There has been much interest generated in the possibility of selling carbon credits for sequestering carbon by woodland creation (under the Woodland Carbon Code) and peatland restoration (under the Peatland Carbon Code). At present active peatland restoration or new woodland creation activities are required. This is known under the WCC as “additionality” – the mere presence of peatland or existing woodland on your land will not qualify for existing assurance schemes.
It is anticipated that similar voluntary assurance schemes relating to other forms of carbon sequestration (soil, hedgerows etc.) will follow as the markets for environmental and ecosystems services grow.
However, as these markets are relatively new, and the values of both carbon units and wider environmental benefits which may be associated with such activities are not yet clear, farmers and land managers should be wary about entering into these schemes at present.
Should you sell off carbon credits?
When considering to enter into a scheme to sell off carbon credits, make sure to consider the following:
· Experience and profile of investor there have been much publicised criticisms of carbon sequestration schemes being used for so called greenwashing – could being associated with one of these have an adverse reputational effect on your business?
· Quality of project proposed – does it (or will it) fall under the parameters of the Woodland Carbon Code (WCC) or Peatland Carbon Code (PCC)? Does the investor have the tools and skills to structure the project so that it complies with the relevant assurance code?
· Term of project – the longer the term is, the more risk of losing out on higher carbon values in the future. Woodland can easily prove to be a 50+ years project. This may involve tying in future generations or purchasers.
· Risk – can you deliver what you are contracting to? Contracts often refer to Pending Issuance Units (PIUs) a promise to deliver a carbon credit in the future, based on predicted carbon sequestration. If you cannot meet the relevant criteria, you may not be able to deliver on that promise. What about the implications of adverse weather conditions or natural disasters?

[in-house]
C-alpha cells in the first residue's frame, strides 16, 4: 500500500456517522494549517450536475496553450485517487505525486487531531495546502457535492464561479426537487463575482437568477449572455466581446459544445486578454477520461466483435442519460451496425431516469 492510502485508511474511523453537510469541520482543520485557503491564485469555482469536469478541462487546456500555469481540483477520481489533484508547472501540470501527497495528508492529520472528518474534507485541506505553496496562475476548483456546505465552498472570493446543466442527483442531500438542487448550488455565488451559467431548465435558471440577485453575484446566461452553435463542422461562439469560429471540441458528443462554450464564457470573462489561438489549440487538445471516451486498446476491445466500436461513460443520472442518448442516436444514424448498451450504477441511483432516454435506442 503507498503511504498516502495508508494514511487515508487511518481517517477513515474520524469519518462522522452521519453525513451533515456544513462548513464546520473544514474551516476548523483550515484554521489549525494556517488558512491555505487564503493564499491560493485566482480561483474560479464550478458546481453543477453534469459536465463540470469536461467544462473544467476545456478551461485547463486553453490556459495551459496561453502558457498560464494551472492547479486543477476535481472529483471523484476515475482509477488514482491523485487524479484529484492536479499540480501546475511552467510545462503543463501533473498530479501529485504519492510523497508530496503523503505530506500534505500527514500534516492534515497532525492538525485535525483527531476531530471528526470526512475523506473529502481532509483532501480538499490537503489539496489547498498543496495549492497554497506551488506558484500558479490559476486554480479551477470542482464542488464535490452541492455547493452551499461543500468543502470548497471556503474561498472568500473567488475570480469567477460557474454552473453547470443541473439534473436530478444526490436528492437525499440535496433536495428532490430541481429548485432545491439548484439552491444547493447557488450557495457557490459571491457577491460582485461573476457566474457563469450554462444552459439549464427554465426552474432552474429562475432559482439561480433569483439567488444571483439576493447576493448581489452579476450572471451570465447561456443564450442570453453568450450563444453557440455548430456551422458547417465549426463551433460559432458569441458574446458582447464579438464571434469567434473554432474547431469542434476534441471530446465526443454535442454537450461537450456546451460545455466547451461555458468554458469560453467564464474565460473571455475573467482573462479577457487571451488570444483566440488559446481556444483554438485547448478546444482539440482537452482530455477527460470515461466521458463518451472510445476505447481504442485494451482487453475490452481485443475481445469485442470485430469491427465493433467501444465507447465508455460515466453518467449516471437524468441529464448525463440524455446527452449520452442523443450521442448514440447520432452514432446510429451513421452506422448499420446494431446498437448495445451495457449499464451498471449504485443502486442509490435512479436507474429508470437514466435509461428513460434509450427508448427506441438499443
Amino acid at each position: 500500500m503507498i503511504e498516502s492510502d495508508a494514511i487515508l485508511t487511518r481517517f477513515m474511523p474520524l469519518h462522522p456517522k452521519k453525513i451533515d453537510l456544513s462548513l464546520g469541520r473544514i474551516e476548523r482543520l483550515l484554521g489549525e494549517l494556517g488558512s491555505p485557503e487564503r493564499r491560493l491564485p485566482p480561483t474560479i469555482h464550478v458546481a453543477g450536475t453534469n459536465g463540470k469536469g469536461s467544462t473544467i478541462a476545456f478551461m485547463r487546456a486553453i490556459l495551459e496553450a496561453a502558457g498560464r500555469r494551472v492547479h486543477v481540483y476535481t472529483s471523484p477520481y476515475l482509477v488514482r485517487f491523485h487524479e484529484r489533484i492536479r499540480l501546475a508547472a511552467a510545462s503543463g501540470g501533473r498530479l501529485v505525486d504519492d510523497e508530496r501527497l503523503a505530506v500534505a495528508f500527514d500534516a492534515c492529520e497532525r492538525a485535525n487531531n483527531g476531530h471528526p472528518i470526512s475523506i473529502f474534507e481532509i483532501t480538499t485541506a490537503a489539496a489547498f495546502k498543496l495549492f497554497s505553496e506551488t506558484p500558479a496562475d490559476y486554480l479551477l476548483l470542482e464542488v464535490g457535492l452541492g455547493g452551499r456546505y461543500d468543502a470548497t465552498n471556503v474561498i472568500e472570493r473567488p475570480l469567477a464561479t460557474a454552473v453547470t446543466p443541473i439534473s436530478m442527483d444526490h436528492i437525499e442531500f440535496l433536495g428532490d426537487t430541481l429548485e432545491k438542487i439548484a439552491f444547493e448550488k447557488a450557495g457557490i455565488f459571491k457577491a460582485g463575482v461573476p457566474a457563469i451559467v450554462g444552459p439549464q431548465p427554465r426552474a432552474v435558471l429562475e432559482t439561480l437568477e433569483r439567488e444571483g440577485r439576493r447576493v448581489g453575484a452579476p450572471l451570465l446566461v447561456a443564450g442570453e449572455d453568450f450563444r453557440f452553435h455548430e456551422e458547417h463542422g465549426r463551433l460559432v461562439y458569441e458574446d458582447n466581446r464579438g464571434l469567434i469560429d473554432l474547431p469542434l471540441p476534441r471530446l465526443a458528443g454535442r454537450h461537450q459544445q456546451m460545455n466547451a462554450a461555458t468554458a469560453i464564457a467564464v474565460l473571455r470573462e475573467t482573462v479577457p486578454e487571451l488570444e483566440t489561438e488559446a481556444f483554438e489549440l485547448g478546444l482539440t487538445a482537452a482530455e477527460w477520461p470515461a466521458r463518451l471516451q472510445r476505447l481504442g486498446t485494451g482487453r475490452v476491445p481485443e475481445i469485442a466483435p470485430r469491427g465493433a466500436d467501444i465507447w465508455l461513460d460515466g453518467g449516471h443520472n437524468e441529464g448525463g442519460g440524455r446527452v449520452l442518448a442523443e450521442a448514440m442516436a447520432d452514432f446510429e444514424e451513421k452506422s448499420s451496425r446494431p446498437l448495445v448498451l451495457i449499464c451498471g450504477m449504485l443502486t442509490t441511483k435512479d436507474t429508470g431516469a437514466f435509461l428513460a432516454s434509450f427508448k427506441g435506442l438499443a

· Other terms of contract – are there any that mitigate your risk? Is there any “sink fund” across other projects?
· Wider implications – if you sell your PIUs, you will not be able to use these to off set your own activities/emissions and any activities carried out to deliver the scheme will most likely not be eligible for subsidy in relation to your own farming activities.
· Accountancy and tax implications - if agricultural activities cease, APR will no longer be available.
What is the position on Tenanted Holdings?
Briefly, the TFC has issued interim guidance on the subject of securing tradeable carbon credits on agricultural holdings. Under the law as it stands, where activities under a carbon credit scheme are not agricultural Landlords also require to consent to any such projects and Landowners asked to do so should also consider the implications of being bound to the whole term of any project in the event that the tenancy ends.
Ultimately entering into a Carbon Credit scheme could be beneficial, however it is essential to consider all moving parts of the contract to determine whether or not is right for you. Our expert team of agricultural solicitors are on hand to find the best solution for you and guide you through the process.
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